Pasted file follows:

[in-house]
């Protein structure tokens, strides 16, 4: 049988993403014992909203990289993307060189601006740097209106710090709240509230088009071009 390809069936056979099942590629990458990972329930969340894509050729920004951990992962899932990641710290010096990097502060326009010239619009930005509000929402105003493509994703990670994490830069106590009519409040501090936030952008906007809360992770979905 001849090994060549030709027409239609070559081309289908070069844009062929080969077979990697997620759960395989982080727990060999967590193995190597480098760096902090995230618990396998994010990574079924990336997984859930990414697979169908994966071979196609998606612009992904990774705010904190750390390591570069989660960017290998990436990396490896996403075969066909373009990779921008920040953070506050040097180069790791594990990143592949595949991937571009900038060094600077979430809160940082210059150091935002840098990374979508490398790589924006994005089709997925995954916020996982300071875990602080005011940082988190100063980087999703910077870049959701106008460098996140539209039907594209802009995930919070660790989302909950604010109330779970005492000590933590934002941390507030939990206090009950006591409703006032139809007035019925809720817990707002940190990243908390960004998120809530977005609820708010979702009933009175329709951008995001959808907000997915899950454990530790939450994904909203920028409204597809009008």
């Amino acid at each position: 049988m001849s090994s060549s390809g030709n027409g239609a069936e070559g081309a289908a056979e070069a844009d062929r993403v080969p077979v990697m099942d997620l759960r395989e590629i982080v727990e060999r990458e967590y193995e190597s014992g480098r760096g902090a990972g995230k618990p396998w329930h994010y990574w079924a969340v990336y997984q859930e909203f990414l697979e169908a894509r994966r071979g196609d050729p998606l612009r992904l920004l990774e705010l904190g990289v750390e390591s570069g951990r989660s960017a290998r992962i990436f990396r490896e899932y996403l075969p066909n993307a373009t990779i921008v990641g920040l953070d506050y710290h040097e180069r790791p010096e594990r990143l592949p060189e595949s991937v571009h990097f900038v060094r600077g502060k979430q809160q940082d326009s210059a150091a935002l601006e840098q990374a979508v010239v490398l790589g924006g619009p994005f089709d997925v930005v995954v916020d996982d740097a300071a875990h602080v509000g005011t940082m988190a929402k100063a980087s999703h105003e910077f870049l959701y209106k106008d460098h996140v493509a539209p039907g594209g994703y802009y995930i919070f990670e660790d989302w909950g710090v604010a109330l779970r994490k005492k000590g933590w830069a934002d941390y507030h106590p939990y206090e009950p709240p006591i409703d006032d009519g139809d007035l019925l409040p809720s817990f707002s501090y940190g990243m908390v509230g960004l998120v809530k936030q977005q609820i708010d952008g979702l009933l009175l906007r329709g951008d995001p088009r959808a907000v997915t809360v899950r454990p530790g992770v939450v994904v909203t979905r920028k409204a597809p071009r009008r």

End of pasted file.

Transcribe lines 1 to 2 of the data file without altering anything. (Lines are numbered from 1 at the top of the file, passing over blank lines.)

[in-house]
């Protein structure tokens, strides 16, 4: 049988993403014992909203990289993307060189601006740097209106710090709240509230088009071009 390809069936056979099942590629990458990972329930969340894509050729920004951990992962899932990641710290010096990097502060326009010239619009930005509000929402105003493509994703990670994490830069106590009519409040501090936030952008906007809360992770979905 001849090994060549030709027409239609070559081309289908070069844009062929080969077979990697997620759960395989982080727990060999967590193995190597480098760096902090995230618990396998994010990574079924990336997984859930990414697979169908994966071979196609998606612009992904990774705010904190750390390591570069989660960017290998990436990396490896996403075969066909373009990779921008920040953070506050040097180069790791594990990143592949595949991937571009900038060094600077979430809160940082210059150091935002840098990374979508490398790589924006994005089709997925995954916020996982300071875990602080005011940082988190100063980087999703910077870049959701106008460098996140539209039907594209802009995930919070660790989302909950604010109330779970005492000590933590934002941390507030939990206090009950006591409703006032139809007035019925809720817990707002940190990243908390960004998120809530977005609820708010979702009933009175329709951008995001959808907000997915899950454990530790939450994904909203920028409204597809009008």